And to hear the recent political chatter, you might consider these two facts to be directly related. Opponents called Biden too weak for Oval Office demands; his allies began pushing him into retirement.
Consider the problems, which began to multiply a year ago, when most Americans still approved of his professional performance.
Since Biden launched his third bid for the White House, progressive Democrats have worried about the septuagenarian’s prospects as well as his physical stamina. Specifically, they feared he had outdated views about the value of negotiating with congressional Republicans.
But neither that initial error, nor later errant assessments that inflation would be “transient,” were unique to the elderly chief executive. Like Biden with his fiscal largesse, Federal Reserve Chairman (10 years younger) Jerome Powell had until recently maintained expansionary monetary policies in hopes of avoiding a lukewarm post-pandemic recovery.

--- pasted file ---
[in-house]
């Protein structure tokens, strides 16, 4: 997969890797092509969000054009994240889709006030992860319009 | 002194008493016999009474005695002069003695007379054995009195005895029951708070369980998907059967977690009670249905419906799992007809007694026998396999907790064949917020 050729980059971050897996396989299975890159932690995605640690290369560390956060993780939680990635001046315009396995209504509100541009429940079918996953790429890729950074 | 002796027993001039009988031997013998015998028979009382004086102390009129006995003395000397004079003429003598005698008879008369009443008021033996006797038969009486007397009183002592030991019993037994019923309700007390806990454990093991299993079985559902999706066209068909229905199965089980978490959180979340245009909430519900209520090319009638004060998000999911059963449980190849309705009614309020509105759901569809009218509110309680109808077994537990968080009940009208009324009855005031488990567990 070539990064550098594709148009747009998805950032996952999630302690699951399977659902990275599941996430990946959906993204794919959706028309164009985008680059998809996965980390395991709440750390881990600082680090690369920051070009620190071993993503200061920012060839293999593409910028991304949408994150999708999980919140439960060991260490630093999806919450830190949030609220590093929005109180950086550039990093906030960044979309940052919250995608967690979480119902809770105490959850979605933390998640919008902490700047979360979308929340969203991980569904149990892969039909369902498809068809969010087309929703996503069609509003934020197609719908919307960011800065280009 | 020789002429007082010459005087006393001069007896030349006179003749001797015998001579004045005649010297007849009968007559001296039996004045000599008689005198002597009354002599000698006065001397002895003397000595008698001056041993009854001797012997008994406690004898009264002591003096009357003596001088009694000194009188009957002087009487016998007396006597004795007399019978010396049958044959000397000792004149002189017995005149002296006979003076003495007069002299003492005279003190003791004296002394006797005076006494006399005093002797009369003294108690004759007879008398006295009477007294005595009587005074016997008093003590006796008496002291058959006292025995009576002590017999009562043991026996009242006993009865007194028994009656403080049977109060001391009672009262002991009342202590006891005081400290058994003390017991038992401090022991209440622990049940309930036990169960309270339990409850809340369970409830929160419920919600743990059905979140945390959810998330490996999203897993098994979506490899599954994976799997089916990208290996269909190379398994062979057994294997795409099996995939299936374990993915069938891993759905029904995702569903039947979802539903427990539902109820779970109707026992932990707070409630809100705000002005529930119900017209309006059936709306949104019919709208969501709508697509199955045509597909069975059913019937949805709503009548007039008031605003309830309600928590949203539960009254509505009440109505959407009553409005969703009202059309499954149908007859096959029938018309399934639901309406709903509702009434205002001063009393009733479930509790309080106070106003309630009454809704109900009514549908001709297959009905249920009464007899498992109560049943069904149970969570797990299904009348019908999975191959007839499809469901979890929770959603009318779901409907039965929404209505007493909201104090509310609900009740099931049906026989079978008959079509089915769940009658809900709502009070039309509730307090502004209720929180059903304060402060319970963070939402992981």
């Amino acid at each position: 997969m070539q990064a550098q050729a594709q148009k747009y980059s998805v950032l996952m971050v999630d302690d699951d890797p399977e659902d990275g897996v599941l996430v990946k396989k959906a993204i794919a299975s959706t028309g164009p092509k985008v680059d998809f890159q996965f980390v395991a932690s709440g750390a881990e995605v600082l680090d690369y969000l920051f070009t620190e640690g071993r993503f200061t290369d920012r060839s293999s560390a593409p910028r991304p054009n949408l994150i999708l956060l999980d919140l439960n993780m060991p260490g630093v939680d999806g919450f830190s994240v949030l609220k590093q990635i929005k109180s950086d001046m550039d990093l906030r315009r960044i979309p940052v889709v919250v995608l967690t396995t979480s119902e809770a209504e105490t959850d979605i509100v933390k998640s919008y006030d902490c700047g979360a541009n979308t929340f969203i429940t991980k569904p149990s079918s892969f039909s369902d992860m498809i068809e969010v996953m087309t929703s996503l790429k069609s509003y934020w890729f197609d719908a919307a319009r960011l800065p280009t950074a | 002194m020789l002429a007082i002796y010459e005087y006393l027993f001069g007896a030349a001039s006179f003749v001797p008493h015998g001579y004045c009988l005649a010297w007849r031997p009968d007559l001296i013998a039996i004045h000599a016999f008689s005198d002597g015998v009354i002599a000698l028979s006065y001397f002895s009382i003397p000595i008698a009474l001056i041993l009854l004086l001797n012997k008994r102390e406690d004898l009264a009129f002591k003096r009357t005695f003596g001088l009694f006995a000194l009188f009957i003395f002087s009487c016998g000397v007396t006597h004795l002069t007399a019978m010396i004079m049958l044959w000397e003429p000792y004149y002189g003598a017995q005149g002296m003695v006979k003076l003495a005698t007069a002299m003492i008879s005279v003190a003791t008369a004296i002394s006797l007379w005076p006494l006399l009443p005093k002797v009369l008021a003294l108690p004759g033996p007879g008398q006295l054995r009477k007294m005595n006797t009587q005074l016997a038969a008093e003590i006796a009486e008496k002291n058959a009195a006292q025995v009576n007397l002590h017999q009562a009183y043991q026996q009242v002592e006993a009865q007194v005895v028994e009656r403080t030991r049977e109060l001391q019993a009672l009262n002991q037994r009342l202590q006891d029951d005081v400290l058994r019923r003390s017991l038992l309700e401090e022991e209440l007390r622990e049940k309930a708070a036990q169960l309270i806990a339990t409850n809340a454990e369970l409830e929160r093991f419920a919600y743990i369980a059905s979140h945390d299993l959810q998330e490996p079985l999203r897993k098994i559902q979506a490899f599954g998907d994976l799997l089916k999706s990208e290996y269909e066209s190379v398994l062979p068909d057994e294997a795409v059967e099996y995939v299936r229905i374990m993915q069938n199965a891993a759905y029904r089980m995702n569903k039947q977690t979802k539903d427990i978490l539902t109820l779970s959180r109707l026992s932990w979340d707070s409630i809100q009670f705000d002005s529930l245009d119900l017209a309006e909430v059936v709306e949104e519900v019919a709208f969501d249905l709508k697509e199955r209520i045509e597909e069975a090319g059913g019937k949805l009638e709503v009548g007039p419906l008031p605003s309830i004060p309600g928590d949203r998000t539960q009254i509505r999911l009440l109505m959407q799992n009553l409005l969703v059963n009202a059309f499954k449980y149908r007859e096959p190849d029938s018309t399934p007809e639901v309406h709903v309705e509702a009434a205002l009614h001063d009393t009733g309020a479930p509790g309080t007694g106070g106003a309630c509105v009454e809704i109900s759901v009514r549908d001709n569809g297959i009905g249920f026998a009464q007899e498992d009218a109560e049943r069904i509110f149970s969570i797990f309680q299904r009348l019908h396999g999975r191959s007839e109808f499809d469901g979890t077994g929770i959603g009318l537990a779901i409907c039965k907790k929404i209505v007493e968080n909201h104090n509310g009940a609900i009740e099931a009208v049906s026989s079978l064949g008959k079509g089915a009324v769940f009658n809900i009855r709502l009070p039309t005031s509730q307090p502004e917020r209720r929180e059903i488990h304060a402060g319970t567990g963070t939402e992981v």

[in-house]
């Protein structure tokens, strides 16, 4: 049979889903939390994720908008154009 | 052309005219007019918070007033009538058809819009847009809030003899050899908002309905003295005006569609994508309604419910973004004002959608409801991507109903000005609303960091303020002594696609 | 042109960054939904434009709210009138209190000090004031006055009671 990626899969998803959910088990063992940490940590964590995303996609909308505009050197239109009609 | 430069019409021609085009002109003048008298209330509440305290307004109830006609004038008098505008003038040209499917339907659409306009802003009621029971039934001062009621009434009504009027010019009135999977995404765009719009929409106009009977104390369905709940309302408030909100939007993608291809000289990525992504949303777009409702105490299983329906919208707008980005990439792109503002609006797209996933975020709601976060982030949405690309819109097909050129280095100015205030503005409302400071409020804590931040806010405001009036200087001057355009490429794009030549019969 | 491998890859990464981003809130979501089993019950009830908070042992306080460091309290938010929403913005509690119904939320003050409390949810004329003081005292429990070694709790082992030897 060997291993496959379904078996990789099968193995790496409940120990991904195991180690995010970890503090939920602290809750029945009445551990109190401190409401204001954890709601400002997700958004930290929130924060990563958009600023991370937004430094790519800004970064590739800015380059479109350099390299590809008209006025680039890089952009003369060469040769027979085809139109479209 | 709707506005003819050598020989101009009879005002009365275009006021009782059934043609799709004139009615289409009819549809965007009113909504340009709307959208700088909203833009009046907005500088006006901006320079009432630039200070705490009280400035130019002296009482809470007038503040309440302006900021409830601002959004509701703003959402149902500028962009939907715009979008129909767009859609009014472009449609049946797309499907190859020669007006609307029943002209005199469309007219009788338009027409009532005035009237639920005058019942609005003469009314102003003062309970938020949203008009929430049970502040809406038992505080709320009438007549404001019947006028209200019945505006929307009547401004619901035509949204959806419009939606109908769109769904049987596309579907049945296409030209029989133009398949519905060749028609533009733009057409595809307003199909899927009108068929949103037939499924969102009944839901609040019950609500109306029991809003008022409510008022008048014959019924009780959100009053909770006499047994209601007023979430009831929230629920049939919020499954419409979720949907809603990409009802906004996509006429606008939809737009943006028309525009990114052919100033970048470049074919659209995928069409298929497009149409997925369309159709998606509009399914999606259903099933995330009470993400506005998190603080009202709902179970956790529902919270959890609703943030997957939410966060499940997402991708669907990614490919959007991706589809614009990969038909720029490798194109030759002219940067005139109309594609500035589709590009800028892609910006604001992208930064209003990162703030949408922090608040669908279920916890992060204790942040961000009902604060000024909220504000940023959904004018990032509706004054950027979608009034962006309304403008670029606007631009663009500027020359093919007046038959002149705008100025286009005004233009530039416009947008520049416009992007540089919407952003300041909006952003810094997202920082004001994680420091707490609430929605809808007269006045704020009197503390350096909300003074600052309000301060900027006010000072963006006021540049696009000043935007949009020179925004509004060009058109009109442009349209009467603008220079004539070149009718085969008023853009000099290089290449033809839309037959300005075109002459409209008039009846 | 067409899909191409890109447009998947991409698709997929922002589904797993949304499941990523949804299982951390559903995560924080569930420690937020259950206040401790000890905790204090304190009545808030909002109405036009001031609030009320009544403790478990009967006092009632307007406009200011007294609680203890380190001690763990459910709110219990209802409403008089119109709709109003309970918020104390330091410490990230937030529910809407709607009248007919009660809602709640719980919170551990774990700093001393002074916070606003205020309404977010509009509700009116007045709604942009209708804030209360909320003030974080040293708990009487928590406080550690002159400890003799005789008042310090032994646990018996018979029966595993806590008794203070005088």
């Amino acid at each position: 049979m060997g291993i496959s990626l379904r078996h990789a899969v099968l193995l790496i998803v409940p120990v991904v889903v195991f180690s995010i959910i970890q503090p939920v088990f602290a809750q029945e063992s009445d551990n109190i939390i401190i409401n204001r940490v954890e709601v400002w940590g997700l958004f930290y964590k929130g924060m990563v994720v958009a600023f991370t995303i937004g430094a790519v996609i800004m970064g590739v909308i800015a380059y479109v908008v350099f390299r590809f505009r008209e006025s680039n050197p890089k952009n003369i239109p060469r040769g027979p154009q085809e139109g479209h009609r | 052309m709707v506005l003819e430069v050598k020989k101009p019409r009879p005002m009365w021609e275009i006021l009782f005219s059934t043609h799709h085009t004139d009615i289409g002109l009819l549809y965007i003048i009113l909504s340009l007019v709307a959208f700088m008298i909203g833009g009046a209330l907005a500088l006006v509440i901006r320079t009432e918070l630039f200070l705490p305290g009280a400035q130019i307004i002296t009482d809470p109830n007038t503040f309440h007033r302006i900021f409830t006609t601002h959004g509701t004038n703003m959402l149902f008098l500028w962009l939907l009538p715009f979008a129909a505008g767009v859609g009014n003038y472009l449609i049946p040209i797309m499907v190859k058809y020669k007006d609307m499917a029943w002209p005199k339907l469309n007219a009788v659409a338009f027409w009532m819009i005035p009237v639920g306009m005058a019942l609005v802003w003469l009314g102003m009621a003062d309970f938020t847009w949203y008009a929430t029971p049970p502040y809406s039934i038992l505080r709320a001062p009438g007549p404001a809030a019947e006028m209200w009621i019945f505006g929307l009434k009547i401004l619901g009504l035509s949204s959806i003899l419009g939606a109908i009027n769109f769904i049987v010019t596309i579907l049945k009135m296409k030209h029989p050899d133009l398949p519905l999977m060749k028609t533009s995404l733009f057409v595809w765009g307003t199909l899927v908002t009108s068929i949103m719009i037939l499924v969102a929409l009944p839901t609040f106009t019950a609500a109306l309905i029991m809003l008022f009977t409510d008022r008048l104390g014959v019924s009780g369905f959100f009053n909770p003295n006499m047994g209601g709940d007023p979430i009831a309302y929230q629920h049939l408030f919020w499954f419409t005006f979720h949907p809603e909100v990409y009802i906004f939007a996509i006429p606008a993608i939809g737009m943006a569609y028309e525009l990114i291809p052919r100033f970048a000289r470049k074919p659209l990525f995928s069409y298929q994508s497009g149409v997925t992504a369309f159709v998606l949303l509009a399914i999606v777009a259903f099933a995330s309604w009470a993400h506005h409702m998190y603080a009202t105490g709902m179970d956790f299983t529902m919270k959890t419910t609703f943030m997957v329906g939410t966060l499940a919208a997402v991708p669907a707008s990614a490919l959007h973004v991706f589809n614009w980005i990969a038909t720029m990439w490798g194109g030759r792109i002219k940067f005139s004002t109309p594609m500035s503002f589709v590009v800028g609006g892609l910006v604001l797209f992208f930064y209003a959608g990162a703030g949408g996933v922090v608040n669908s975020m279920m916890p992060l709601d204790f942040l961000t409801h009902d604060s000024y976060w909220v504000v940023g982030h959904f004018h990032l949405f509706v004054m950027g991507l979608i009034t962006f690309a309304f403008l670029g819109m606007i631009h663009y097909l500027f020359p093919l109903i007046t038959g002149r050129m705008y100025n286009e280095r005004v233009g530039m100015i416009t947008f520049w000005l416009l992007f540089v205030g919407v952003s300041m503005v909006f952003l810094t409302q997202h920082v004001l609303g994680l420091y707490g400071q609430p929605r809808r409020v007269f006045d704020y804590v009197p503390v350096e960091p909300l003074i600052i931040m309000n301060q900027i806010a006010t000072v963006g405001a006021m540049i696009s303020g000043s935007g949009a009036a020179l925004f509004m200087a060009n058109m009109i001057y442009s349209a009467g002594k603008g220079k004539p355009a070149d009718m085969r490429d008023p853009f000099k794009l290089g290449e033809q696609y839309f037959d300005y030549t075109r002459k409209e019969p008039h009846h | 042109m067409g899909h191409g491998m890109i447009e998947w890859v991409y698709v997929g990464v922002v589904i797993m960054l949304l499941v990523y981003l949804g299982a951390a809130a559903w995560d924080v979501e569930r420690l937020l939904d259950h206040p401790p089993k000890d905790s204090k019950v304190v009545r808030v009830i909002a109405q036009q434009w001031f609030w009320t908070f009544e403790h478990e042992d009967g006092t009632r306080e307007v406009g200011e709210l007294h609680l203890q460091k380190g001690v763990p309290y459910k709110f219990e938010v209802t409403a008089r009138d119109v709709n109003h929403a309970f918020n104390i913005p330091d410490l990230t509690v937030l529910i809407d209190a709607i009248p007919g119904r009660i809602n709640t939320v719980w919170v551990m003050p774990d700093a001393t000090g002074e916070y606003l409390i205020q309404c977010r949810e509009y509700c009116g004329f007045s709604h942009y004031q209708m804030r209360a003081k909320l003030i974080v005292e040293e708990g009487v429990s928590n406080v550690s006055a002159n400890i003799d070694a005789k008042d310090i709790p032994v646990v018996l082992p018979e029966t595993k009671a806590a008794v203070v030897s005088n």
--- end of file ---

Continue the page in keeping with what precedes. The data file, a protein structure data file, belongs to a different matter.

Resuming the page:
But that’s just frustration talking. Presidents can no more want to overrule Supreme Court decisions than they can fight with guns to drive down gas prices.
Biden’s age is clouding his 2024 re-election prospects in any case. He looks like the oldest president, walking stiffer and speaking more hesitantly than just a few years ago.
And voters have good reason to care. With each passing year, even healthy octogenarians face high risks of medical setbacks and mental decline.
But a cursory glance at political conditions in other countries makes it clear that, at least for now, Biden’s physical condition does not explain his political condition.